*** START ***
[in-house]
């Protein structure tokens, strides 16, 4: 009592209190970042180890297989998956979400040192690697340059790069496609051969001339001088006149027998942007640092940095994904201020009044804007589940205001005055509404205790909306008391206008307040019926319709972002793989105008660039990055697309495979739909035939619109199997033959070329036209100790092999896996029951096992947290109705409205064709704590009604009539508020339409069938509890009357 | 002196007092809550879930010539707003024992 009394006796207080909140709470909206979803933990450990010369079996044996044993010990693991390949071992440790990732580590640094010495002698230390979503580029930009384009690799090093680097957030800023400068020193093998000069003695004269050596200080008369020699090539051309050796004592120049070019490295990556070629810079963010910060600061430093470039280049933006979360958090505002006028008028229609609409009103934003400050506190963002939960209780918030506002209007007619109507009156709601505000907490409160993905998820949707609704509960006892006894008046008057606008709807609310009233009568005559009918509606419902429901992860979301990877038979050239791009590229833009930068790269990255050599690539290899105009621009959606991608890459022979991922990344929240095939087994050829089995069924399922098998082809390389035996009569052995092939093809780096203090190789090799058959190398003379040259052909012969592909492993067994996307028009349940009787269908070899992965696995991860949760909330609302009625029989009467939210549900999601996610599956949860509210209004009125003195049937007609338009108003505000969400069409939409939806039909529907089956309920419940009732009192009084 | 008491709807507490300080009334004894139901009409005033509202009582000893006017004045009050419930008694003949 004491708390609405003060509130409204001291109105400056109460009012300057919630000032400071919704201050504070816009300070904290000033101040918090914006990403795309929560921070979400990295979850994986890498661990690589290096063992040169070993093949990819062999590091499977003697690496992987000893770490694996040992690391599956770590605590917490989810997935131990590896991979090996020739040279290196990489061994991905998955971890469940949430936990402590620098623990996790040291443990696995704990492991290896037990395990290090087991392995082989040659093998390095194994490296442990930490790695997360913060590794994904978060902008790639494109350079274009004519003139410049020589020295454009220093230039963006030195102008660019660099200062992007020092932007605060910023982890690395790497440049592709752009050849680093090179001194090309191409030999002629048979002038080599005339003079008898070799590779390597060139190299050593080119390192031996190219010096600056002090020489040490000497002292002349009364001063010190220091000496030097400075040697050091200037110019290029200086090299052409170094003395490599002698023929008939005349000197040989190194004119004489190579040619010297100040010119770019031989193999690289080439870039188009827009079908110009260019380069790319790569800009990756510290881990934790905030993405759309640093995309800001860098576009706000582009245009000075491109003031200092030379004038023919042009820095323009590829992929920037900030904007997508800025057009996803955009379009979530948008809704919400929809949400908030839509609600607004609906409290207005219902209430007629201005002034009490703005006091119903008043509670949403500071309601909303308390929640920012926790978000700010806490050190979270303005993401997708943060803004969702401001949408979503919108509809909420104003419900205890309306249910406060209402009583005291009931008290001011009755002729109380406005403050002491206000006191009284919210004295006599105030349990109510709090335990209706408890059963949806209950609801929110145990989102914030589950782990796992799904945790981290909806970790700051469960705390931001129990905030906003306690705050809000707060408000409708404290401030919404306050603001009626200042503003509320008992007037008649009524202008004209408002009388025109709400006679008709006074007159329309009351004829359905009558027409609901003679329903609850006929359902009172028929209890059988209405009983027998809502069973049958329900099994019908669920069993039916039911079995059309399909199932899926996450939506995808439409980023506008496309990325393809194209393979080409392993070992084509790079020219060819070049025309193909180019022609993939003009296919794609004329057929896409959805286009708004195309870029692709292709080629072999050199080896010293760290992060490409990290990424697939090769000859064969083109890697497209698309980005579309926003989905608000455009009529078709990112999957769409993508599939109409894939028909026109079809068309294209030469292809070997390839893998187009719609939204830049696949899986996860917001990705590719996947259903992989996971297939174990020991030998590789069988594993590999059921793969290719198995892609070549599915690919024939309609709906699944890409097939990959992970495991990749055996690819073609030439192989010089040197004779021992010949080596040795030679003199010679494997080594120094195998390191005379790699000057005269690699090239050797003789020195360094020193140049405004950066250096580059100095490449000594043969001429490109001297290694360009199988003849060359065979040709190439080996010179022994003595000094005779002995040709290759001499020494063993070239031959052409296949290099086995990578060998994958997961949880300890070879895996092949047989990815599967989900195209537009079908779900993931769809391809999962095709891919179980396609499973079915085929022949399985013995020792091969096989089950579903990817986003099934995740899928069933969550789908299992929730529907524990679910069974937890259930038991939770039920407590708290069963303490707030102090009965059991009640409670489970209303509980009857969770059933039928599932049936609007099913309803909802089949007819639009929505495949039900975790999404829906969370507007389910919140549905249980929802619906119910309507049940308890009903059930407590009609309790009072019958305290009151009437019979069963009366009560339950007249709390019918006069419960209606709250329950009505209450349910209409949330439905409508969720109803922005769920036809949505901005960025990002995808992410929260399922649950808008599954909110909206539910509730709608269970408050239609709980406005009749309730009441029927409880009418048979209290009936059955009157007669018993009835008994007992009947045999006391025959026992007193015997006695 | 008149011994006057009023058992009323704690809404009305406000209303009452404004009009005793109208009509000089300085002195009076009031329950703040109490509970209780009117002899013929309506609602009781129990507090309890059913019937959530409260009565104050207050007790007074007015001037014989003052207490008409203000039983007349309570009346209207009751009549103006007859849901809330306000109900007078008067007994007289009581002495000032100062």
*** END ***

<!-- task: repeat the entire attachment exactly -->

[in-house]
């Protein structure tokens, strides 16, 4: 009592209190970042180890297989998956979400040192690697340059790069496609051969001339001088006149027998942007640092940095994904201020009044804007589940205001005055509404205790909306008391206008307040019926319709972002793989105008660039990055697309495979739909035939619109199997033959070329036209100790092999896996029951096992947290109705409205064709704590009604009539508020339409069938509890009357 | 002196007092809550879930010539707003024992 009394006796207080909140709470909206979803933990450990010369079996044996044993010990693991390949071992440790990732580590640094010495002698230390979503580029930009384009690799090093680097957030800023400068020193093998000069003695004269050596200080008369020699090539051309050796004592120049070019490295990556070629810079963010910060600061430093470039280049933006979360958090505002006028008028229609609409009103934003400050506190963002939960209780918030506002209007007619109507009156709601505000907490409160993905998820949707609704509960006892006894008046008057606008709807609310009233009568005559009918509606419902429901992860979301990877038979050239791009590229833009930068790269990255050599690539290899105009621009959606991608890459022979991922990344929240095939087994050829089995069924399922098998082809390389035996009569052995092939093809780096203090190789090799058959190398003379040259052909012969592909492993067994996307028009349940009787269908070899992965696995991860949760909330609302009625029989009467939210549900999601996610599956949860509210209004009125003195049937007609338009108003505000969400069409939409939806039909529907089956309920419940009732009192009084 | 008491709807507490300080009334004894139901009409005033509202009582000893006017004045009050419930008694003949 004491708390609405003060509130409204001291109105400056109460009012300057919630000032400071919704201050504070816009300070904290000033101040918090914006990403795309929560921070979400990295979850994986890498661990690589290096063992040169070993093949990819062999590091499977003697690496992987000893770490694996040992690391599956770590605590917490989810997935131990590896991979090996020739040279290196990489061994991905998955971890469940949430936990402590620098623990996790040291443990696995704990492991290896037990395990290090087991392995082989040659093998390095194994490296442990930490790695997360913060590794994904978060902008790639494109350079274009004519003139410049020589020295454009220093230039963006030195102008660019660099200062992007020092932007605060910023982890690395790497440049592709752009050849680093090179001194090309191409030999002629048979002038080599005339003079008898070799590779390597060139190299050593080119390192031996190219010096600056002090020489040490000497002292002349009364001063010190220091000496030097400075040697050091200037110019290029200086090299052409170094003395490599002698023929008939005349000197040989190194004119004489190579040619010297100040010119770019031989193999690289080439870039188009827009079908110009260019380069790319790569800009990756510290881990934790905030993405759309640093995309800001860098576009706000582009245009000075491109003031200092030379004038023919042009820095323009590829992929920037900030904007997508800025057009996803955009379009979530948008809704919400929809949400908030839509609600607004609906409290207005219902209430007629201005002034009490703005006091119903008043509670949403500071309601909303308390929640920012926790978000700010806490050190979270303005993401997708943060803004969702401001949408979503919108509809909420104003419900205890309306249910406060209402009583005291009931008290001011009755002729109380406005403050002491206000006191009284919210004295006599105030349990109510709090335990209706408890059963949806209950609801929110145990989102914030589950782990796992799904945790981290909806970790700051469960705390931001129990905030906003306690705050809000707060408000409708404290401030919404306050603001009626200042503003509320008992007037008649009524202008004209408002009388025109709400006679008709006074007159329309009351004829359905009558027409609901003679329903609850006929359902009172028929209890059988209405009983027998809502069973049958329900099994019908669920069993039916039911079995059309399909199932899926996450939506995808439409980023506008496309990325393809194209393979080409392993070992084509790079020219060819070049025309193909180019022609993939003009296919794609004329057929896409959805286009708004195309870029692709292709080629072999050199080896010293760290992060490409990290990424697939090769000859064969083109890697497209698309980005579309926003989905608000455009009529078709990112999957769409993508599939109409894939028909026109079809068309294209030469292809070997390839893998187009719609939204830049696949899986996860917001990705590719996947259903992989996971297939174990020991030998590789069988594993590999059921793969290719198995892609070549599915690919024939309609709906699944890409097939990959992970495991990749055996690819073609030439192989010089040197004779021992010949080596040795030679003199010679494997080594120094195998390191005379790699000057005269690699090239050797003789020195360094020193140049405004950066250096580059100095490449000594043969001429490109001297290694360009199988003849060359065979040709190439080996010179022994003595000094005779002995040709290759001499020494063993070239031959052409296949290099086995990578060998994958997961949880300890070879895996092949047989990815599967989900195209537009079908779900993931769809391809999962095709891919179980396609499973079915085929022949399985013995020792091969096989089950579903990817986003099934995740899928069933969550789908299992929730529907524990679910069974937890259930038991939770039920407590708290069963303490707030102090009965059991009640409670489970209303509980009857969770059933039928599932049936609007099913309803909802089949007819639009929505495949039900975790999404829906969370507007389910919140549905249980929802619906119910309507049940308890009903059930407590009609309790009072019958305290009151009437019979069963009366009560339950007249709390019918006069419960209606709250329950009505209450349910209409949330439905409508969720109803922005769920036809949505901005960025990002995808992410929260399922649950808008599954909110909206539910509730709608269970408050239609709980406005009749309730009441029927409880009418048979209290009936059955009157007669018993009835008994007992009947045999006391025959026992007193015997006695 | 008149011994006057009023058992009323704690809404009305406000209303009452404004009009005793109208009509000089300085002195009076009031329950703040109490509970209780009117002899013929309506609602009781129990507090309890059913019937959530409260009565104050207050007790007074007015001037014989003052207490008409203000039983007349309570009346209207009751009549103006007859849901809330306000109900007078008067007994007289009581002495000032100062």